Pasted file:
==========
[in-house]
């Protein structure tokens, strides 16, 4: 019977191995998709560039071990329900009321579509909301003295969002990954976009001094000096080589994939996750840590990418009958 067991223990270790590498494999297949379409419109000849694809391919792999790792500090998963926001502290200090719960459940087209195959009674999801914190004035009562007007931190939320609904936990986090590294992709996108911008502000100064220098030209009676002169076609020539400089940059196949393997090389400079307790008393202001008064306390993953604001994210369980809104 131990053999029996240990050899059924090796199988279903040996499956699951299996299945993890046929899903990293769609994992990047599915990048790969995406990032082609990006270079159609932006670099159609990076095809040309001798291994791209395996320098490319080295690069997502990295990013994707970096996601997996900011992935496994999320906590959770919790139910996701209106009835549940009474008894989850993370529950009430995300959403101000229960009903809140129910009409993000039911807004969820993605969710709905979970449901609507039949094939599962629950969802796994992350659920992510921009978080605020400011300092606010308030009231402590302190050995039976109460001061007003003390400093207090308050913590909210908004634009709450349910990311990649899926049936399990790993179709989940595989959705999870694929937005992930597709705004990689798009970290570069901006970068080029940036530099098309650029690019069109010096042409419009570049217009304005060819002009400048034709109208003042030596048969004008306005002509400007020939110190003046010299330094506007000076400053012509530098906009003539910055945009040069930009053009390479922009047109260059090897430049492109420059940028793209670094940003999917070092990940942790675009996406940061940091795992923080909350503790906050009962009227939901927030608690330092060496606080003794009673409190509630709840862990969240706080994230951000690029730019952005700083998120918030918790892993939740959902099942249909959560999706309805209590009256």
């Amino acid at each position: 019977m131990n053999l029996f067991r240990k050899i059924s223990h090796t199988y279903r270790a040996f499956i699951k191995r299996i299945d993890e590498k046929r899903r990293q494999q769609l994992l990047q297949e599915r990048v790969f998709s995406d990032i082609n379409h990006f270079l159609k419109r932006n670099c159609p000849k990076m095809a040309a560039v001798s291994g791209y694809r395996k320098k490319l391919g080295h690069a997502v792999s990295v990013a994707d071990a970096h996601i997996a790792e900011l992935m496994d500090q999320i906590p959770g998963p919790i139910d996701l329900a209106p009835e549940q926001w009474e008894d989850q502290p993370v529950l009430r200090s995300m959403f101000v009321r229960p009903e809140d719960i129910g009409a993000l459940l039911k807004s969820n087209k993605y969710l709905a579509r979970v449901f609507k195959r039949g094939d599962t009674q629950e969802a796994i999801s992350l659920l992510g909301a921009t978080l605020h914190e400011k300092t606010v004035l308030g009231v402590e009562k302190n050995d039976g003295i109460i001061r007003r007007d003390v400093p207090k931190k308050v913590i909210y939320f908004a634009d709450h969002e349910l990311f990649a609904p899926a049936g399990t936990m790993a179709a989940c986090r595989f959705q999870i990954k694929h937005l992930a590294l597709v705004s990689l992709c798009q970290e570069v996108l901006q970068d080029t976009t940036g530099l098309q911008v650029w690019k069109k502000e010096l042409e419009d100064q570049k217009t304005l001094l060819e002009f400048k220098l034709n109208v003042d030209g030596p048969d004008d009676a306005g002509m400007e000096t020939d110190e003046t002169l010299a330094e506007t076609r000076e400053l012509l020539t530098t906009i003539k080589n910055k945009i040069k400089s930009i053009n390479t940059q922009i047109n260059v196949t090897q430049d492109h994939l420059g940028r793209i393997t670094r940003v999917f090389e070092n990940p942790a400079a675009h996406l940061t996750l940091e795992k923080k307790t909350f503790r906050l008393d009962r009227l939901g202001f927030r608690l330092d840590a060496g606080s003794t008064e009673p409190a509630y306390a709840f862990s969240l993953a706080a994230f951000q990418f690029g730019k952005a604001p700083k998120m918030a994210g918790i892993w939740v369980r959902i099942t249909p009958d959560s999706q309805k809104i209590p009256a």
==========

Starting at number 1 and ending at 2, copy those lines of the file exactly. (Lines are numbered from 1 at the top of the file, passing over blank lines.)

[in-house]
């Protein structure tokens, strides 16, 4: 019977191995998709560039071990329900009321579509909301003295969002990954976009001094000096080589994939996750840590990418009958 067991223990270790590498494999297949379409419109000849694809391919792999790792500090998963926001502290200090719960459940087209195959009674999801914190004035009562007007931190939320609904936990986090590294992709996108911008502000100064220098030209009676002169076609020539400089940059196949393997090389400079307790008393202001008064306390993953604001994210369980809104 131990053999029996240990050899059924090796199988279903040996499956699951299996299945993890046929899903990293769609994992990047599915990048790969995406990032082609990006270079159609932006670099159609990076095809040309001798291994791209395996320098490319080295690069997502990295990013994707970096996601997996900011992935496994999320906590959770919790139910996701209106009835549940009474008894989850993370529950009430995300959403101000229960009903809140129910009409993000039911807004969820993605969710709905979970449901609507039949094939599962629950969802796994992350659920992510921009978080605020400011300092606010308030009231402590302190050995039976109460001061007003003390400093207090308050913590909210908004634009709450349910990311990649899926049936399990790993179709989940595989959705999870694929937005992930597709705004990689798009970290570069901006970068080029940036530099098309650029690019069109010096042409419009570049217009304005060819002009400048034709109208003042030596048969004008306005002509400007020939110190003046010299330094506007000076400053012509530098906009003539910055945009040069930009053009390479922009047109260059090897430049492109420059940028793209670094940003999917070092990940942790675009996406940061940091795992923080909350503790906050009962009227939901927030608690330092060496606080003794009673409190509630709840862990969240706080994230951000690029730019952005700083998120918030918790892993939740959902099942249909959560999706309805209590009256």